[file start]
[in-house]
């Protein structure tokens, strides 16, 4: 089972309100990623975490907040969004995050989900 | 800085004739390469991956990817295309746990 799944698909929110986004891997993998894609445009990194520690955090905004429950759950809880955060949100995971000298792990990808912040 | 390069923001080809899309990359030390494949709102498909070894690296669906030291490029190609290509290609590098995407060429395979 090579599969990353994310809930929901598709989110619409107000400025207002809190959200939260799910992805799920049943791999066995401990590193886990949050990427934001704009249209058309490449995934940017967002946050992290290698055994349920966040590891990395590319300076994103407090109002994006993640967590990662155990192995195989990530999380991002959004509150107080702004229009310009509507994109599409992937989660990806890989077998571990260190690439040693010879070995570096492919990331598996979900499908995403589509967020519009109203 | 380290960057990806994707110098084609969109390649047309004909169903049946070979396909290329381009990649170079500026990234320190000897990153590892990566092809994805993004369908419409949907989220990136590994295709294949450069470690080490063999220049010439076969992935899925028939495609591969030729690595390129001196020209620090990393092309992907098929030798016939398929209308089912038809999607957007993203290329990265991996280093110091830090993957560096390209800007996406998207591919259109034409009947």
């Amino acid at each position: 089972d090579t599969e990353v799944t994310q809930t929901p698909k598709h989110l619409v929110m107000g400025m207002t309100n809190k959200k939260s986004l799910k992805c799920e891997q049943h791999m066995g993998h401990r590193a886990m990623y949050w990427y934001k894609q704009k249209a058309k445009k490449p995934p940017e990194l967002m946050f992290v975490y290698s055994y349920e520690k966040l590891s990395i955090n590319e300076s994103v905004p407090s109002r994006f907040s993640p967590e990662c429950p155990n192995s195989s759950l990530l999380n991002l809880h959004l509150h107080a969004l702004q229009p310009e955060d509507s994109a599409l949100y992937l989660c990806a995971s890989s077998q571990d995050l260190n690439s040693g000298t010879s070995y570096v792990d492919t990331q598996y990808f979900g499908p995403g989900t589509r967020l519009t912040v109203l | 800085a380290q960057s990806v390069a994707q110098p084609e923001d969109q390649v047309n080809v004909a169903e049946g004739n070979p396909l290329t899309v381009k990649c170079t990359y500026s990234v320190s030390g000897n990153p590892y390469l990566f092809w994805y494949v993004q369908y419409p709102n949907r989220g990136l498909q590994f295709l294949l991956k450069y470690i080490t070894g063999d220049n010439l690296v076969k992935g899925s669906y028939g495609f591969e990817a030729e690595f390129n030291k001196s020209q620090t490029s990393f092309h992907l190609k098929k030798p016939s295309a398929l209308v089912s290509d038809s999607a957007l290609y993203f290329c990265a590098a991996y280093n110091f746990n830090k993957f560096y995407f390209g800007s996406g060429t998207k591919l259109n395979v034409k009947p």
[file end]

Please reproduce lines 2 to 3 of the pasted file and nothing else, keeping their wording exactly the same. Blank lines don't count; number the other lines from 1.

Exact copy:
């Protein structure tokens, strides 16, 4: 089972309100990623975490907040969004995050989900 | 800085004739390469991956990817295309746990 799944698909929110986004891997993998894609445009990194520690955090905004429950759950809880955060949100995971000298792990990808912040 | 390069923001080809899309990359030390494949709102498909070894690296669906030291490029190609290509290609590098995407060429395979 090579599969990353994310809930929901598709989110619409107000400025207002809190959200939260799910992805799920049943791999066995401990590193886990949050990427934001704009249209058309490449995934940017967002946050992290290698055994349920966040590891990395590319300076994103407090109002994006993640967590990662155990192995195989990530999380991002959004509150107080702004229009310009509507994109599409992937989660990806890989077998571990260190690439040693010879070995570096492919990331598996979900499908995403589509967020519009109203 | 380290960057990806994707110098084609969109390649047309004909169903049946070979396909290329381009990649170079500026990234320190000897990153590892990566092809994805993004369908419409949907989220990136590994295709294949450069470690080490063999220049010439076969992935899925028939495609591969030729690595390129001196020209620090990393092309992907098929030798016939398929209308089912038809999607957007993203290329990265991996280093110091830090993957560096390209800007996406998207591919259109034409009947």
């Amino acid at each position: 089972d090579t599969e990353v799944t994310q809930t929901p698909k598709h989110l619409v929110m107000g400025m207002t309100n809190k959200k939260s986004l799910k992805c799920e891997q049943h791999m066995g993998h401990r590193a886990m990623y949050w990427y934001k894609q704009k249209a058309k445009k490449p995934p940017e990194l967002m946050f992290v975490y290698s055994y349920e520690k966040l590891s990395i955090n590319e300076s994103v905004p407090s109002r994006f907040s993640p967590e990662c429950p155990n192995s195989s759950l990530l999380n991002l809880h959004l509150h107080a969004l702004q229009p310009e955060d509507s994109a599409l949100y992937l989660c990806a995971s890989s077998q571990d995050l260190n690439s040693g000298t010879s070995y570096v792990d492919t990331q598996y990808f979900g499908p995403g989900t589509r967020l519009t912040v109203l | 800085a380290q960057s990806v390069a994707q110098p084609e923001d969109q390649v047309n080809v004909a169903e049946g004739n070979p396909l290329t899309v381009k990649c170079t990359y500026s990234v320190s030390g000897n990153p590892y390469l990566f092809w994805y494949v993004q369908y419409p709102n949907r989220g990136l498909q590994f295709l294949l991956k450069y470690i080490t070894g063999d220049n010439l690296v076969k992935g899925s669906y028939g495609f591969e990817a030729e690595f390129n030291k001196s020209q620090t490029s990393f092309h992907l190609k098929k030798p016939s295309a398929l209308v089912s290509d038809s999607a957007l290609y993203f290329c990265a590098a991996y280093n110091f746990n830090k993957f560096y995407f390209g800007s996406g060429t998207k591919l259109n395979v034409k009947p």